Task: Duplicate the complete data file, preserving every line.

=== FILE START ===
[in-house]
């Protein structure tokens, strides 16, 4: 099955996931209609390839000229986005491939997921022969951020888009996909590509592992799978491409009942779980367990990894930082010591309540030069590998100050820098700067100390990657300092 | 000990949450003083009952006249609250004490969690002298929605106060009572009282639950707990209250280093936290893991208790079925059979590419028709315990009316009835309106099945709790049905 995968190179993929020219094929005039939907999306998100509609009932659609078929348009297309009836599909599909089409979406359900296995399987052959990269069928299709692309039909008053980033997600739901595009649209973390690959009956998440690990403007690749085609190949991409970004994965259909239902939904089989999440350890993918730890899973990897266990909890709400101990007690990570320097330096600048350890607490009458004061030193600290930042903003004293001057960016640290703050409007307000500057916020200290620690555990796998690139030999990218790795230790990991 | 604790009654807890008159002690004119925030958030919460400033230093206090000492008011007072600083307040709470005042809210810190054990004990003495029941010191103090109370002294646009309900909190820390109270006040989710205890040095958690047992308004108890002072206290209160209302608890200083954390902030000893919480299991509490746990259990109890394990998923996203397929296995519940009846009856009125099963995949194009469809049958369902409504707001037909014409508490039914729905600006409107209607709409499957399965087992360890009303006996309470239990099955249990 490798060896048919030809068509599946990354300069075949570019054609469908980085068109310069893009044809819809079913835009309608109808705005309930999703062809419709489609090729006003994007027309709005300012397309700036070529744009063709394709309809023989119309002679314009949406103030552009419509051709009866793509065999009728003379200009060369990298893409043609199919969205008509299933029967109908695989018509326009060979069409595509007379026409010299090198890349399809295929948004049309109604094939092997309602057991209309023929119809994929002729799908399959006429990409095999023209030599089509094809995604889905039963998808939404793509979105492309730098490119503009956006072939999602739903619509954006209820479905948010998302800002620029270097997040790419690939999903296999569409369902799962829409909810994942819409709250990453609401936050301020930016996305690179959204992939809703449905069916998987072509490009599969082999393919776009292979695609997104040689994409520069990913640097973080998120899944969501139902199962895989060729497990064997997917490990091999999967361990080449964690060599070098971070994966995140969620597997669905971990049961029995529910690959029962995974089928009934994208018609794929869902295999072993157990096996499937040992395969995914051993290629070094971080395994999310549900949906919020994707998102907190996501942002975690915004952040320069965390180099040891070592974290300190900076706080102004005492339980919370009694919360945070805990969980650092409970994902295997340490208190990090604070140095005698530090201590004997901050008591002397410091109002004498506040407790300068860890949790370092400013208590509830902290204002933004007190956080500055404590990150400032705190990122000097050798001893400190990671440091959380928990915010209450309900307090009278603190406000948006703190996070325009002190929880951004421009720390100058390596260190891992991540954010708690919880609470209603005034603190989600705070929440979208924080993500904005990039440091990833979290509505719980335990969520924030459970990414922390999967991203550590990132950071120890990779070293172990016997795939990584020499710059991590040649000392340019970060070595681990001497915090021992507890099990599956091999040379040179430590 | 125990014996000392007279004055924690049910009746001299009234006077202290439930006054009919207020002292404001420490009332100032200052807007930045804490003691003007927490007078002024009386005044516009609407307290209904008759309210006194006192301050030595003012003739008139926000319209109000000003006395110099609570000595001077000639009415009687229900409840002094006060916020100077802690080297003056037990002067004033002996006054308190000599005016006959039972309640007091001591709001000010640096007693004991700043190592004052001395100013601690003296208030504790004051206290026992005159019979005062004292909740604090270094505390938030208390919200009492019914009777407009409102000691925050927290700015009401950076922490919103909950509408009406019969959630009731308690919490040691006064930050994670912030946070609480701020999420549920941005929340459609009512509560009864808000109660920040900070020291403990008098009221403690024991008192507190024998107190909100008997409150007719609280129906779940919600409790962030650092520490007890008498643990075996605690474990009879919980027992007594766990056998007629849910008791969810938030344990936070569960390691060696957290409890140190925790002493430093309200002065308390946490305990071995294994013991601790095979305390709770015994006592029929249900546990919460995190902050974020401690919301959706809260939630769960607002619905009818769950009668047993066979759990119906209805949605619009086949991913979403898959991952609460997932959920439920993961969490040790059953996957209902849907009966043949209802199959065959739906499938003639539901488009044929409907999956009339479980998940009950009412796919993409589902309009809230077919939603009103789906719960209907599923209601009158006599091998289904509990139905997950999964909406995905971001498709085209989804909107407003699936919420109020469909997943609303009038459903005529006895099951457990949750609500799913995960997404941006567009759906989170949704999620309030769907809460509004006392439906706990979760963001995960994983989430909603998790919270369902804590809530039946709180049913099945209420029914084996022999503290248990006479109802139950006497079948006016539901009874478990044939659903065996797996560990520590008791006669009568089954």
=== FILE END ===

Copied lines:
[in-house]
């Protein structure tokens, strides 16, 4: 099955996931209609390839000229986005491939997921022969951020888009996909590509592992799978491409009942779980367990990894930082010591309540030069590998100050820098700067100390990657300092 | 000990949450003083009952006249609250004490969690002298929605106060009572009282639950707990209250280093936290893991208790079925059979590419028709315990009316009835309106099945709790049905 995968190179993929020219094929005039939907999306998100509609009932659609078929348009297309009836599909599909089409979406359900296995399987052959990269069928299709692309039909008053980033997600739901595009649209973390690959009956998440690990403007690749085609190949991409970004994965259909239902939904089989999440350890993918730890899973990897266990909890709400101990007690990570320097330096600048350890607490009458004061030193600290930042903003004293001057960016640290703050409007307000500057916020200290620690555990796998690139030999990218790795230790990991 | 604790009654807890008159002690004119925030958030919460400033230093206090000492008011007072600083307040709470005042809210810190054990004990003495029941010191103090109370002294646009309900909190820390109270006040989710205890040095958690047992308004108890002072206290209160209302608890200083954390902030000893919480299991509490746990259990109890394990998923996203397929296995519940009846009856009125099963995949194009469809049958369902409504707001037909014409508490039914729905600006409107209607709409499957399965087992360890009303006996309470239990099955249990 490798060896048919030809068509599946990354300069075949570019054609469908980085068109310069893009044809819809079913835009309608109808705005309930999703062809419709489609090729006003994007027309709005300012397309700036070529744009063709394709309809023989119309002679314009949406103030552009419509051709009866793509065999009728003379200009060369990298893409043609199919969205008509299933029967109908695989018509326009060979069409595509007379026409010299090198890349399809295929948004049309109604094939092997309602057991209309023929119809994929002729799908399959006429990409095999023209030599089509094809995604889905039963998808939404793509979105492309730098490119503009956006072939999602739903619509954006209820479905948010998302800002620029270097997040790419690939999903296999569409369902799962829409909810994942819409709250990453609401936050301020930016996305690179959204992939809703449905069916998987072509490009599969082999393919776009292979695609997104040689994409520069990913640097973080998120899944969501139902199962895989060729497990064997997917490990091999999967361990080449964690060599070098971070994966995140969620597997669905971990049961029995529910690959029962995974089928009934994208018609794929869902295999072993157990096996499937040992395969995914051993290629070094971080395994999310549900949906919020994707998102907190996501942002975690915004952040320069965390180099040891070592974290300190900076706080102004005492339980919370009694919360945070805990969980650092409970994902295997340490208190990090604070140095005698530090201590004997901050008591002397410091109002004498506040407790300068860890949790370092400013208590509830902290204002933004007190956080500055404590990150400032705190990122000097050798001893400190990671440091959380928990915010209450309900307090009278603190406000948006703190996070325009002190929880951004421009720390100058390596260190891992991540954010708690919880609470209603005034603190989600705070929440979208924080993500904005990039440091990833979290509505719980335990969520924030459970990414922390999967991203550590990132950071120890990779070293172990016997795939990584020499710059991590040649000392340019970060070595681990001497915090021992507890099990599956091999040379040179430590 | 125990014996000392007279004055924690049910009746001299009234006077202290439930006054009919207020002292404001420490009332100032200052807007930045804490003691003007927490007078002024009386005044516009609407307290209904008759309210006194006192301050030595003012003739008139926000319209109000000003006395110099609570000595001077000639009415009687229900409840002094006060916020100077802690080297003056037990002067004033002996006054308190000599005016006959039972309640007091001591709001000010640096007693004991700043190592004052001395100013601690003296208030504790004051206290026992005159019979005062004292909740604090270094505390938030208390919200009492019914009777407009409102000691925050927290700015009401950076922490919103909950509408009406019969959630009731308690919490040691006064930050994670912030946070609480701020999420549920941005929340459609009512509560009864808000109660920040900070020291403990008098009221403690024991008192507190024998107190909100008997409150007719609280129906779940919600409790962030650092520490007890008498643990075996605690474990009879919980027992007594766990056998007629849910008791969810938030344990936070569960390691060696957290409890140190925790002493430093309200002065308390946490305990071995294994013991601790095979305390709770015994006592029929249900546990919460995190902050974020401690919301959706809260939630769960607002619905009818769950009668047993066979759990119906209805949605619009086949991913979403898959991952609460997932959920439920993961969490040790059953996957209902849907009966043949209802199959065959739906499938003639539901488009044929409907999956009339479980998940009950009412796919993409589902309009809230077919939603009103789906719960209907599923209601009158006599091998289904509990139905997950999964909406995905971001498709085209989804909107407003699936919420109020469909997943609303009038459903005529006895099951457990949750609500799913995960997404941006567009759906989170949704999620309030769907809460509004006392439906706990979760963001995960994983989430909603998790919270369902804590809530039946709180049913099945209420029914084996022999503290248990006479109802139950006497079948006016539901009874478990044939659903065996797996560990520590008791006669009568089954």